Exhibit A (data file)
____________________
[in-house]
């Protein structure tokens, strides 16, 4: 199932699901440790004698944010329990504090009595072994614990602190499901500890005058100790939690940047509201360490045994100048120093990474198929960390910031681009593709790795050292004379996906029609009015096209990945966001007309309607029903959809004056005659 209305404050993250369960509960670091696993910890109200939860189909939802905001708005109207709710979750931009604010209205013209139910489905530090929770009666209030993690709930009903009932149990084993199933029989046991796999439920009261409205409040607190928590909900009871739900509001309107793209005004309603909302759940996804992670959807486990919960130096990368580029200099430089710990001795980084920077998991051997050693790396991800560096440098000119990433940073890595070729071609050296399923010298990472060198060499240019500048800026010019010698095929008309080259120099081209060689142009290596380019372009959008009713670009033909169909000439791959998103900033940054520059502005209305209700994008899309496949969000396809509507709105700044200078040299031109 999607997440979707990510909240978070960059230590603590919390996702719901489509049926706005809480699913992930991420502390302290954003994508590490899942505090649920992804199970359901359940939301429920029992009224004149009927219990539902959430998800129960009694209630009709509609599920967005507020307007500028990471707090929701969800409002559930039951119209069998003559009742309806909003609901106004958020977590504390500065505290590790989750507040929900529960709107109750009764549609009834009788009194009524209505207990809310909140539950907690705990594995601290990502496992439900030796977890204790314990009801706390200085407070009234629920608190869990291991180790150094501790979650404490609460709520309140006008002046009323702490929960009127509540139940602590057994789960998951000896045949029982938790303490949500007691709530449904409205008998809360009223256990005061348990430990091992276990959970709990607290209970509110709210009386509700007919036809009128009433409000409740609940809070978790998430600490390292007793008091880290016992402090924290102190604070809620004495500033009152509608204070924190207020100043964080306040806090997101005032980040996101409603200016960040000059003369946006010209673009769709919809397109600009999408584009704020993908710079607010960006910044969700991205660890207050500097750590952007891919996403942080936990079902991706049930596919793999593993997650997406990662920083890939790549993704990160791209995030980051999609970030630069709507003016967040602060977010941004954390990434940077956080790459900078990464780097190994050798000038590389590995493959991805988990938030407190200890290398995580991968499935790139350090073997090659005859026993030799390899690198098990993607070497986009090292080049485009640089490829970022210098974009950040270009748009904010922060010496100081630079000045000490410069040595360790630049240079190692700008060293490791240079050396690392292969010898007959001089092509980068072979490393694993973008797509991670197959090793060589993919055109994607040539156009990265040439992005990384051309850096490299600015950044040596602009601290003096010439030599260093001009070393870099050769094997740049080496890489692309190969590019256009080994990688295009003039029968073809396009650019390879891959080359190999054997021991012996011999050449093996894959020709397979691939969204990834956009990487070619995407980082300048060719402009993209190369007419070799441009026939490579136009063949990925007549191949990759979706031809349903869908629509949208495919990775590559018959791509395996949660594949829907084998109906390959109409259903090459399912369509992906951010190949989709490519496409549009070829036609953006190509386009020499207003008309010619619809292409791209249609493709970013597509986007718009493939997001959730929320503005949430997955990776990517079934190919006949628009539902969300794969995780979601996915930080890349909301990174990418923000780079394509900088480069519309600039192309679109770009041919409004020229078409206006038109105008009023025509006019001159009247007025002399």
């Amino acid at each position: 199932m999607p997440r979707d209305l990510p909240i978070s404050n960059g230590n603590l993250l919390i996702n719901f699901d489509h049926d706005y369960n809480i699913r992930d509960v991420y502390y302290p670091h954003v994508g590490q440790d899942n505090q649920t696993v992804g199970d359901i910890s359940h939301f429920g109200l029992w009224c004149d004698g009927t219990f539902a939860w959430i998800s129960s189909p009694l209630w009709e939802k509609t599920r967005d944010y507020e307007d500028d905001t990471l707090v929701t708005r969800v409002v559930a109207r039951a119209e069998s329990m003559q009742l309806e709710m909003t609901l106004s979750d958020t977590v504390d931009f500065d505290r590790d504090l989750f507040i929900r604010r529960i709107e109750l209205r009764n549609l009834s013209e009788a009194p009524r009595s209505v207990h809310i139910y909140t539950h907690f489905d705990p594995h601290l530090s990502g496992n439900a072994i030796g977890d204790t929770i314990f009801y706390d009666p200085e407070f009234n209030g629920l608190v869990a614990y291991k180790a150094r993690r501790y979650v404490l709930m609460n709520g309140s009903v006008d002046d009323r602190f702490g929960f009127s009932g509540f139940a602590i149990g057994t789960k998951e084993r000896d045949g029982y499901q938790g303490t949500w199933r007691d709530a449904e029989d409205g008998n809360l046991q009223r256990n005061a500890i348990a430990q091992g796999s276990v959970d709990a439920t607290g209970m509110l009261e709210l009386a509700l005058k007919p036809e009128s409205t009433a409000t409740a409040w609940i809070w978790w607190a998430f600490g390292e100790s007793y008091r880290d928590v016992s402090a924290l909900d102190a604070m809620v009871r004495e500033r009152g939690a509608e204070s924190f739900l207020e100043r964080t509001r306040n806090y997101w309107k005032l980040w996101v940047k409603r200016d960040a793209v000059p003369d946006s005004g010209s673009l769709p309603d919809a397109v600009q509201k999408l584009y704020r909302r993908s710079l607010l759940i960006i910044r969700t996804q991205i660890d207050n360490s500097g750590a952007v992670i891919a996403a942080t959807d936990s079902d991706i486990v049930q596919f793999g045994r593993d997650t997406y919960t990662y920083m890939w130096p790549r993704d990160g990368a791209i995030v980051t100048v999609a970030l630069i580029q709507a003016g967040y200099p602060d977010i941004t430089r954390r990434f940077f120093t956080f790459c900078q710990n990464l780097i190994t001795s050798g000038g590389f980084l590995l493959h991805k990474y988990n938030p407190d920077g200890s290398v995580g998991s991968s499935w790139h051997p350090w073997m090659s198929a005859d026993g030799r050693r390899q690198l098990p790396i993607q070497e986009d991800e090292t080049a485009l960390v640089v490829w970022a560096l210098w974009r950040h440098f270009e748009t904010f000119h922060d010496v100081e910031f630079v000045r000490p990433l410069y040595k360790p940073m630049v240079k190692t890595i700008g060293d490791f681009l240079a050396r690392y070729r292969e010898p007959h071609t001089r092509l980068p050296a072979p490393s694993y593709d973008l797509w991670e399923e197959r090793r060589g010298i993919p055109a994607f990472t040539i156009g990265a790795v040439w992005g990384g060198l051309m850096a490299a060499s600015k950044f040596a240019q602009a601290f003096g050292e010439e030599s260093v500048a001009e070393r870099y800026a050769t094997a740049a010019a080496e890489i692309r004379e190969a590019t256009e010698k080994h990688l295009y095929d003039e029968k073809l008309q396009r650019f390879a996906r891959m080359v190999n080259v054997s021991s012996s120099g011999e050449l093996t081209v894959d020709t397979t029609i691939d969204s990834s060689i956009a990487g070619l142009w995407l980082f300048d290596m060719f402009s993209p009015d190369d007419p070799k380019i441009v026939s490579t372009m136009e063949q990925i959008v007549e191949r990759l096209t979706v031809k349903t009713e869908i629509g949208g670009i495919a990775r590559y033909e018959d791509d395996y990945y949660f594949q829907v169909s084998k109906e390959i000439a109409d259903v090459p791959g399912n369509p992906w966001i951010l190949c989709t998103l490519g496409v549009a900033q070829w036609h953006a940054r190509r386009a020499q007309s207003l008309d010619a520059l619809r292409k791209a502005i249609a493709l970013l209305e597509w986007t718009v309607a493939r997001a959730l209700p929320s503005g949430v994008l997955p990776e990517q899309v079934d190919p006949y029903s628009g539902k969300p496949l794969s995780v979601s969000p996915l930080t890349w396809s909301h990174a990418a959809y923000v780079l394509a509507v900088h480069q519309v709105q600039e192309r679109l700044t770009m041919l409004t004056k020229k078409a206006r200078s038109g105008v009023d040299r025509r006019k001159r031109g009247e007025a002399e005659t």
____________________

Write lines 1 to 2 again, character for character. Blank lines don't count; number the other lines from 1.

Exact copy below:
[in-house]
């Protein structure tokens, strides 16, 4: 199932699901440790004698944010329990504090009595072994614990602190499901500890005058100790939690940047509201360490045994100048120093990474198929960390910031681009593709790795050292004379996906029609009015096209990945966001007309309607029903959809004056005659 209305404050993250369960509960670091696993910890109200939860189909939802905001708005109207709710979750931009604010209205013209139910489905530090929770009666209030993690709930009903009932149990084993199933029989046991796999439920009261409205409040607190928590909900009871739900509001309107793209005004309603909302759940996804992670959807486990919960130096990368580029200099430089710990001795980084920077998991051997050693790396991800560096440098000119990433940073890595070729071609050296399923010298990472060198060499240019500048800026010019010698095929008309080259120099081209060689142009290596380019372009959008009713670009033909169909000439791959998103900033940054520059502005209305209700994008899309496949969000396809509507709105700044200078040299031109 999607997440979707990510909240978070960059230590603590919390996702719901489509049926706005809480699913992930991420502390302290954003994508590490899942505090649920992804199970359901359940939301429920029992009224004149009927219990539902959430998800129960009694209630009709509609599920967005507020307007500028990471707090929701969800409002559930039951119209069998003559009742309806909003609901106004958020977590504390500065505290590790989750507040929900529960709107109750009764549609009834009788009194009524209505207990809310909140539950907690705990594995601290990502496992439900030796977890204790314990009801706390200085407070009234629920608190869990291991180790150094501790979650404490609460709520309140006008002046009323702490929960009127509540139940602590057994789960998951000896045949029982938790303490949500007691709530449904409205008998809360009223256990005061348990430990091992276990959970709990607290209970509110709210009386509700007919036809009128009433409000409740609940809070978790998430600490390292007793008091880290016992402090924290102190604070809620004495500033009152509608204070924190207020100043964080306040806090997101005032980040996101409603200016960040000059003369946006010209673009769709919809397109600009999408584009704020993908710079607010960006910044969700991205660890207050500097750590952007891919996403942080936990079902991706049930596919793999593993997650997406990662920083890939790549993704990160791209995030980051999609970030630069709507003016967040602060977010941004954390990434940077956080790459900078990464780097190994050798000038590389590995493959991805988990938030407190200890290398995580991968499935790139350090073997090659005859026993030799390899690198098990993607070497986009090292080049485009640089490829970022210098974009950040270009748009904010922060010496100081630079000045000490410069040595360790630049240079190692700008060293490791240079050396690392292969010898007959001089092509980068072979490393694993973008797509991670197959090793060589993919055109994607040539156009990265040439992005990384051309850096490299600015950044040596602009601290003096010439030599260093001009070393870099050769094997740049080496890489692309190969590019256009080994990688295009003039029968073809396009650019390879891959080359190999054997021991012996011999050449093996894959020709397979691939969204990834956009990487070619995407980082300048060719402009993209190369007419070799441009026939490579136009063949990925007549191949990759979706031809349903869908629509949208495919990775590559018959791509395996949660594949829907084998109906390959109409259903090459399912369509992906951010190949989709490519496409549009070829036609953006190509386009020499207003008309010619619809292409791209249609493709970013597509986007718009493939997001959730929320503005949430997955990776990517079934190919006949628009539902969300794969995780979601996915930080890349909301990174990418923000780079394509900088480069519309600039192309679109770009041919409004020229078409206006038109105008009023025509006019001159009247007025002399």